Velin Georgiev Blog

Resize SharePoint Online image by using the Microsoft Graph APIs

We had our ways to resize images in SharePoint, but the Microsoft Graph APIs seem more suitable

In the past I used SharePoint api to render images in different resolutions and it looked like that.


The resolution param controls the different size and @Stefan Bauer has a nice article how to change the image renditions for SharePoint files, but the Microsoft Graph thumbnail apis seem more suitable to me since utilizing the Microsoft Graph APIs is already the preferred and also recommended approach by Microsoft.

Use the Microsoft Graph APIs get a SharePoint image

We can call Microsoft Graph APIs from within SharePoint calling the /_api/v2.0, so here is how to resize image uploaded to /sites/cfo/SiteAssets/SitePages/About-us/49603-IMG_0404.JPG in a SharePoint site.

Calling the API with content at the end will get the actual image so it can be used in html image tags like:

<img" alt="Grapefruit slice atop a pile of other slices" />

In case it has to be used with JavaScript, then the /content can be removed and promise will resolve with JSON details about the image. Example with using the fetch api to get the details:

fetch("", {
method: "GET",
headers: {
"Content-Type": "application/json",
"Accept": "application/json"
.then((response) => {
return response.json();
.then((json) => {
// do something with the value

The response will give us the data with information about the image that we can utilize and pass it to other piece of logic. Here is how the response looks:

"@odata.context": "$metadata#oneDrive.thumbnail",
"height": 533,
"url": "",
"width": 800

In case multiple sizes are needed, the /large at the end of the URL can be removed and the response will contain 3 different renditions for small, medium and large.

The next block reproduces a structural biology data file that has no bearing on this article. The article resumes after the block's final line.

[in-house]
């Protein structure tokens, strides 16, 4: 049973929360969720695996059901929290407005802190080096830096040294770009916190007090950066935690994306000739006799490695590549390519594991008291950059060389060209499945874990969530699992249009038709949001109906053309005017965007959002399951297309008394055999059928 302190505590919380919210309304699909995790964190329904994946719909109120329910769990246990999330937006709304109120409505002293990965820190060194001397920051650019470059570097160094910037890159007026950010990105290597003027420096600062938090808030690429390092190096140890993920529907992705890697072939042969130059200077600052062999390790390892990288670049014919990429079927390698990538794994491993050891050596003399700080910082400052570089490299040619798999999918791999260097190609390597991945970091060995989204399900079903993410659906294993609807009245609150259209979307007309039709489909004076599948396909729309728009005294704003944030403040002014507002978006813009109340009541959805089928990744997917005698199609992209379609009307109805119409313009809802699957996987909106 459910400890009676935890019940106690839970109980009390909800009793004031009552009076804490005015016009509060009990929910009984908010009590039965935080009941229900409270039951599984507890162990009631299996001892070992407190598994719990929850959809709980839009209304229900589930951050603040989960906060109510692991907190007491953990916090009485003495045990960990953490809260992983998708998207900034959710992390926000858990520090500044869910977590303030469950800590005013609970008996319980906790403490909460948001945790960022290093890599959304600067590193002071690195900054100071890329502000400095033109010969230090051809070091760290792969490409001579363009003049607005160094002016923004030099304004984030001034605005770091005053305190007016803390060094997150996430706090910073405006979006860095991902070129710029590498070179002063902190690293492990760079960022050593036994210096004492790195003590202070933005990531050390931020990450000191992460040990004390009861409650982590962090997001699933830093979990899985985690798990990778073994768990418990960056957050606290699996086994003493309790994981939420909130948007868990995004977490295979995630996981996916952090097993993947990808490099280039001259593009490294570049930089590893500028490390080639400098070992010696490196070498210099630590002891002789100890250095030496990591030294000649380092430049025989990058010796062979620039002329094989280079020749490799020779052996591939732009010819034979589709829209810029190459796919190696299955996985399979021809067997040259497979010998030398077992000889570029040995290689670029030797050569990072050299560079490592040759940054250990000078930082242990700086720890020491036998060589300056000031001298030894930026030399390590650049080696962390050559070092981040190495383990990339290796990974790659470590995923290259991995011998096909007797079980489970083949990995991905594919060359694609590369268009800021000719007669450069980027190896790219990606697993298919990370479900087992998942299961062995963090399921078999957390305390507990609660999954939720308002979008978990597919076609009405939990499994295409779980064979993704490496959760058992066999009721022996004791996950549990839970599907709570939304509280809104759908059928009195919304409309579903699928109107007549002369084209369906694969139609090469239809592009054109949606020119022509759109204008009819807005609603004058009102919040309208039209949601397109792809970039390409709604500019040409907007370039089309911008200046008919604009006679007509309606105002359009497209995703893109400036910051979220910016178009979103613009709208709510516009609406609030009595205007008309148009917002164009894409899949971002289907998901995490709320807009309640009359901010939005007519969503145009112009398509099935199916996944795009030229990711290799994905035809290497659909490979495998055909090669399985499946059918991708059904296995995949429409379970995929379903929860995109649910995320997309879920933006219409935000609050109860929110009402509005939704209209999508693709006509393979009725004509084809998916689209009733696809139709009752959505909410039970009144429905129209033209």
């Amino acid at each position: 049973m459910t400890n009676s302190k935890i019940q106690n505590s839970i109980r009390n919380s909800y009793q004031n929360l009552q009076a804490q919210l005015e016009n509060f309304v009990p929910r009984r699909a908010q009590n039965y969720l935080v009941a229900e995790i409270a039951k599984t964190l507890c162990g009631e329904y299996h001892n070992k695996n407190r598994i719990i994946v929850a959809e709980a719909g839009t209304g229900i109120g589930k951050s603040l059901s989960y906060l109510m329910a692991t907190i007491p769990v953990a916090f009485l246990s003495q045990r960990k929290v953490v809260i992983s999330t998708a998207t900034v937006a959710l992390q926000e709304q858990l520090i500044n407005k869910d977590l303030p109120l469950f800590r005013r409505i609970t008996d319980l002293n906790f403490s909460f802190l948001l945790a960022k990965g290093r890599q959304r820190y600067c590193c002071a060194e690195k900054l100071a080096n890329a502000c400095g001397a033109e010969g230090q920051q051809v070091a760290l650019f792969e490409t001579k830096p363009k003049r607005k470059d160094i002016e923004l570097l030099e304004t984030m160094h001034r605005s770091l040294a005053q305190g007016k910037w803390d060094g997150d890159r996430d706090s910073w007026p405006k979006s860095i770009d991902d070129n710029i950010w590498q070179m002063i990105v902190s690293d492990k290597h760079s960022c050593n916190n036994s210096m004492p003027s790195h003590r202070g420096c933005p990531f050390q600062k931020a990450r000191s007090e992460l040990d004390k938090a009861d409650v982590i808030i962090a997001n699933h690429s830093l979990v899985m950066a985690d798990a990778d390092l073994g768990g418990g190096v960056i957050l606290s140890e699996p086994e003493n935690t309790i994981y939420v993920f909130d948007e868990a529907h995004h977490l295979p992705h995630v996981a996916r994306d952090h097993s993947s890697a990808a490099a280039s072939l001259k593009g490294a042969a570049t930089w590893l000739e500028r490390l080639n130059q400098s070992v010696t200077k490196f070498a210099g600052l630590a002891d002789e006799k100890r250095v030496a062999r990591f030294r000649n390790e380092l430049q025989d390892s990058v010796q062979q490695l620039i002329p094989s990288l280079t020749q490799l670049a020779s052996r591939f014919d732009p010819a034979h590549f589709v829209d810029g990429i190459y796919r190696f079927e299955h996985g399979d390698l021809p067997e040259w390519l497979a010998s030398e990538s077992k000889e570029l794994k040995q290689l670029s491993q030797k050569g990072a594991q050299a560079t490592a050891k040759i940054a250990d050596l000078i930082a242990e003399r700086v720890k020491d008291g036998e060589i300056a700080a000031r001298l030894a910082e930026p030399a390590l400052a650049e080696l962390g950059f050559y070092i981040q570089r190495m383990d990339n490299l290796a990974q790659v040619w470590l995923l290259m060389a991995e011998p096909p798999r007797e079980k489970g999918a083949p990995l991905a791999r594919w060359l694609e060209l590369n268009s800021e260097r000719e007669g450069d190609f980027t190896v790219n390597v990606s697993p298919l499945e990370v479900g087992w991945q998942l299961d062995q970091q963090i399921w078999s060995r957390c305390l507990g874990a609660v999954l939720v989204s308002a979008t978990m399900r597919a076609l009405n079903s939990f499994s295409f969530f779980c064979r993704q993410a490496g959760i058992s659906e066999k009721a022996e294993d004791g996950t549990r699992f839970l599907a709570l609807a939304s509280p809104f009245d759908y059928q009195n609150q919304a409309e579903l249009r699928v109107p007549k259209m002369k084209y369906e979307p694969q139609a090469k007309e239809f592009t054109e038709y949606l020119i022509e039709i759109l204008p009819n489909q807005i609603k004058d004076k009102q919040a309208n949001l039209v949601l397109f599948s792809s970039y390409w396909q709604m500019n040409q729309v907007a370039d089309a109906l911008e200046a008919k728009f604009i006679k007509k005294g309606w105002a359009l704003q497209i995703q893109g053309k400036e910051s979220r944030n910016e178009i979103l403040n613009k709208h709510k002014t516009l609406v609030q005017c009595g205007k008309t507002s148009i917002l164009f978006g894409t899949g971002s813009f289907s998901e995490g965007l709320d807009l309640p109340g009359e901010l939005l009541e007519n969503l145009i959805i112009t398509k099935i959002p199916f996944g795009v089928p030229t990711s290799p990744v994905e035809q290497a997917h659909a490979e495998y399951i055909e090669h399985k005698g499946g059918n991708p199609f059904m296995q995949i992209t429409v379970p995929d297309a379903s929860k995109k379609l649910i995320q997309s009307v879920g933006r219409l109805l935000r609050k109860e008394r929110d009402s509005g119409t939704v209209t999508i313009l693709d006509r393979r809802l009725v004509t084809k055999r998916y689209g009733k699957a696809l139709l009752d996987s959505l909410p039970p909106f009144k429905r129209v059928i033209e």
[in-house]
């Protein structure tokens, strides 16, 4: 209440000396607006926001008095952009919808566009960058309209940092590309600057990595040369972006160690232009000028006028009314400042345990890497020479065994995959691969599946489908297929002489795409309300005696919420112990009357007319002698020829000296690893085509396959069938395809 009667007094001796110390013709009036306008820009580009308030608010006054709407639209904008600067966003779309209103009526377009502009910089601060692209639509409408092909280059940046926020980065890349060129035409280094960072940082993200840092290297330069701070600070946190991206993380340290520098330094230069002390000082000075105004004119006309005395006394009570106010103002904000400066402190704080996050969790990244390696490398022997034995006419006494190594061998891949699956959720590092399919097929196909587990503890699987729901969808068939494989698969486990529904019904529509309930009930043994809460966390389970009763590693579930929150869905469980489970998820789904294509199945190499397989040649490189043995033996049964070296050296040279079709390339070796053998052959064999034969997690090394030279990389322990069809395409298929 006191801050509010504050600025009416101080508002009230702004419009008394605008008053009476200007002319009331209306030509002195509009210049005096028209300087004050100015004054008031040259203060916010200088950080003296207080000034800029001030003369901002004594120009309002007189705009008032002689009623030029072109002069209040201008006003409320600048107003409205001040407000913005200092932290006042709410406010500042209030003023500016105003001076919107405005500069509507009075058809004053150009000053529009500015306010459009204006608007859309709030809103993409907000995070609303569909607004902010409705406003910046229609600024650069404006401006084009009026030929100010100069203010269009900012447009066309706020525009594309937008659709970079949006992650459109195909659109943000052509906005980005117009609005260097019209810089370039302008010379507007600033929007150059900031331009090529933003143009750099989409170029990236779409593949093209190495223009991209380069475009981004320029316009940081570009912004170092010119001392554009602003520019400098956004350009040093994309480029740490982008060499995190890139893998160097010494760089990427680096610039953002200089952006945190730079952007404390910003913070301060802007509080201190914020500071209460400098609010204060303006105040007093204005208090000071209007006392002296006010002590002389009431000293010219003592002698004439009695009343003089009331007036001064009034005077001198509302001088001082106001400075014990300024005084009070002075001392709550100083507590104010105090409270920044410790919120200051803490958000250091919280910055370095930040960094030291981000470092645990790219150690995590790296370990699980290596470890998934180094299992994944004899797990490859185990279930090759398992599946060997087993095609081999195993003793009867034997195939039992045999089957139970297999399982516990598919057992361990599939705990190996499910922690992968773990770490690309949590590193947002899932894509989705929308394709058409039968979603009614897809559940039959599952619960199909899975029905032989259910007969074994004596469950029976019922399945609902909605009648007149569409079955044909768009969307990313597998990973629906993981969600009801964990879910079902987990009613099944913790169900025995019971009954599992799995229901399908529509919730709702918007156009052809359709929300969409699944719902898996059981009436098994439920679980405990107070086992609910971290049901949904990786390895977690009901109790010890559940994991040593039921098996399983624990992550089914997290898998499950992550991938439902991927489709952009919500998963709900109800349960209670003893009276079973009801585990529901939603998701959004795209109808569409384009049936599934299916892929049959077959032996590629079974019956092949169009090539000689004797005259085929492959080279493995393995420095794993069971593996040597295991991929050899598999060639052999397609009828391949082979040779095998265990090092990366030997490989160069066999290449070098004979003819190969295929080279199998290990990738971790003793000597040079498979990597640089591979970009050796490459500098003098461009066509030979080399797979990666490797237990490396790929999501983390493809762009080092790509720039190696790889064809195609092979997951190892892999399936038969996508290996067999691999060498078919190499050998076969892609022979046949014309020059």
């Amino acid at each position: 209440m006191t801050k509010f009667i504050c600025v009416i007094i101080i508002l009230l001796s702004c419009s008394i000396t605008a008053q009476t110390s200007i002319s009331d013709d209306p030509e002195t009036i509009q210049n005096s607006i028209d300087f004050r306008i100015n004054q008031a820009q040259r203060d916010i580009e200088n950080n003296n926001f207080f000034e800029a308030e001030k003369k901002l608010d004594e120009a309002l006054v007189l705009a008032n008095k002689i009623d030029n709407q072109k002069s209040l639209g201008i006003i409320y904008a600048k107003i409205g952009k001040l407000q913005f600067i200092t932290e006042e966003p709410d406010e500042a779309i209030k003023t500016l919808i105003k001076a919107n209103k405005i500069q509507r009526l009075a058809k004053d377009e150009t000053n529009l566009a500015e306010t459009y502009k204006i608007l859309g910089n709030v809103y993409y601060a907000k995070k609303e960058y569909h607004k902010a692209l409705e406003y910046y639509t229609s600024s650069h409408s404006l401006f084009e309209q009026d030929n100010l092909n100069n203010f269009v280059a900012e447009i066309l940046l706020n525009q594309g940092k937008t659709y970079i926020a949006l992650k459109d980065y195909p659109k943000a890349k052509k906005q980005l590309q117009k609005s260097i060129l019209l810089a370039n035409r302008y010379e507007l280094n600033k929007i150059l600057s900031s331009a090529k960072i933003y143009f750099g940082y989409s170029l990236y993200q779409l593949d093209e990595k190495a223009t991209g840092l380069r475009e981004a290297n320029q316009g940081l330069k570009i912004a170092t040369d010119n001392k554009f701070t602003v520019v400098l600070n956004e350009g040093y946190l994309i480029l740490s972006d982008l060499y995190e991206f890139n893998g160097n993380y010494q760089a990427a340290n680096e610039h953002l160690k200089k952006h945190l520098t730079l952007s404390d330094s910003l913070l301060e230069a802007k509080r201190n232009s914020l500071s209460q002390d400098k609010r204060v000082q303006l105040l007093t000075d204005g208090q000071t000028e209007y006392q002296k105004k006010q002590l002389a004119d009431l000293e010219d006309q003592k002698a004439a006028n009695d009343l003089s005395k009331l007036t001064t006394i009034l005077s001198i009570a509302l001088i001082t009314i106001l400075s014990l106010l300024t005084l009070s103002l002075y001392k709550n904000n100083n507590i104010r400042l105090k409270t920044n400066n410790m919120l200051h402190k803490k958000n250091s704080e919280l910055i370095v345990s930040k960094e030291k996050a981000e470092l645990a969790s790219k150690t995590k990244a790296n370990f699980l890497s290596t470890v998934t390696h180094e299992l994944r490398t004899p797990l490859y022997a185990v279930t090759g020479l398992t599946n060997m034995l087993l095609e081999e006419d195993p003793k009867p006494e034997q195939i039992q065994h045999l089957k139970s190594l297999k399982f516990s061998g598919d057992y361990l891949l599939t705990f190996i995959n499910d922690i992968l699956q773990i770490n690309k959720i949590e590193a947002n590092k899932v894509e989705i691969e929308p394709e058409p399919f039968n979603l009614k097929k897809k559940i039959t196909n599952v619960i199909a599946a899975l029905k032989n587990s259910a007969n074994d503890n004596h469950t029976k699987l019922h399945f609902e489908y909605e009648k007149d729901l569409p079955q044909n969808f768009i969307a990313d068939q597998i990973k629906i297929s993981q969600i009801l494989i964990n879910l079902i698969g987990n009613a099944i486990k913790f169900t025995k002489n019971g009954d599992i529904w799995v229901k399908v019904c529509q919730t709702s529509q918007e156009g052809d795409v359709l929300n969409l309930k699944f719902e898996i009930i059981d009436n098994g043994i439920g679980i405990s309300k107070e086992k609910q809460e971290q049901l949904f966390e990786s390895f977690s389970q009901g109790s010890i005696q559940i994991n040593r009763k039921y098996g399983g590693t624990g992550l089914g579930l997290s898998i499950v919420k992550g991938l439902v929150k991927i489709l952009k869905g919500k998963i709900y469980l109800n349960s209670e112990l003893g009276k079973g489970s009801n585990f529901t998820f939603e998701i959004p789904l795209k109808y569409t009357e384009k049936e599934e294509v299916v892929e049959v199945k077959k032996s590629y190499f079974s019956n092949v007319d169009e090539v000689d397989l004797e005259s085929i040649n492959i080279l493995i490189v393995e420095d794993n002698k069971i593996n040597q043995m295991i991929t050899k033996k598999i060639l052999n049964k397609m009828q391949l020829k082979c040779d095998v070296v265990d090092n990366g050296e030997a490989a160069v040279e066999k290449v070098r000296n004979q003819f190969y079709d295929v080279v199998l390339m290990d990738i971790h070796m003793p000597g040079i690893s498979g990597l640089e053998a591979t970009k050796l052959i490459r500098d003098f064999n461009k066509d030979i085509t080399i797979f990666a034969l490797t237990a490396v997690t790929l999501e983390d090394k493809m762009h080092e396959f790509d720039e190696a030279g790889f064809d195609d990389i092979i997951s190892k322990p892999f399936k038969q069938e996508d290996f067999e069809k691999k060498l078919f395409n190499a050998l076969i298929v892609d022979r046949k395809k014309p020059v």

The Microsoft Graph endpoint can be used as well to execute the query, but the url for the request to be constructed is different.


The same call can be used with the /_api/v2.0 apis of SharePoint if this would be your preference over the first approach I have taken up so the request URL would look like:,60fc940d-7140-4b70-9d30-9ae3ce3e947f,7cd8f913-6c2b-4d77-a0d1-badde1634907/lists/4a909813-d3f1-4cf7-9401-1283ae06a420/items/2/driveItem/thumbnails/0/large

How to control the image size and has it in different resolutions

The API documentation has two approaches that can be used. There are predefined size options, but custom thumbnail sizes can be requested as well. Specifying large, small and medium in the request URL will result in fixed predefined resolutions and the URL looks like:

The fixed sizes can be replaced by custom size with the following format /c1920x1080 where the number after the c is width and the number after x is the height. If just the width is important then a big number can be added to the height like /c1920x999999 so the request URL looks like:

Here is a short video of my experiments just to give an overview how it works.

Use the Microsoft Graph APIs get a SharePoint site page thumbnail

Here are the GET requests URLs that can be executed from SharePoint and Microsoft Graph.

// Get image from within SharePoint with fixed small size

// The same image from within SharePoint with custom size of 1024x768

// The same image from the Microsoft Graph with fixed large size

Appending /content to the SharePoint calls will give us the image as was mentioned in the above sections. Here is another short video with my experiments:

Use the Microsoft Graph APIs get a SharePoint file thumbnail

Most of the files uploaded to SharePoint document libraries also have thumbnails. No matter if they are Word, PowerPoint or PDF they can have image generated to be used as thumb. Here is a code sniped and short video showing how to do that.

// Get Word document from within SharePoint with fixed small size

// Get Word document from the Microsoft Graph endpoint with fixed large size


The Microsoft Graph API seems promising and can be used in custom applications to render images in different sizes. This is highly needed when SharePoint custom development is required and most of the development is on the front end.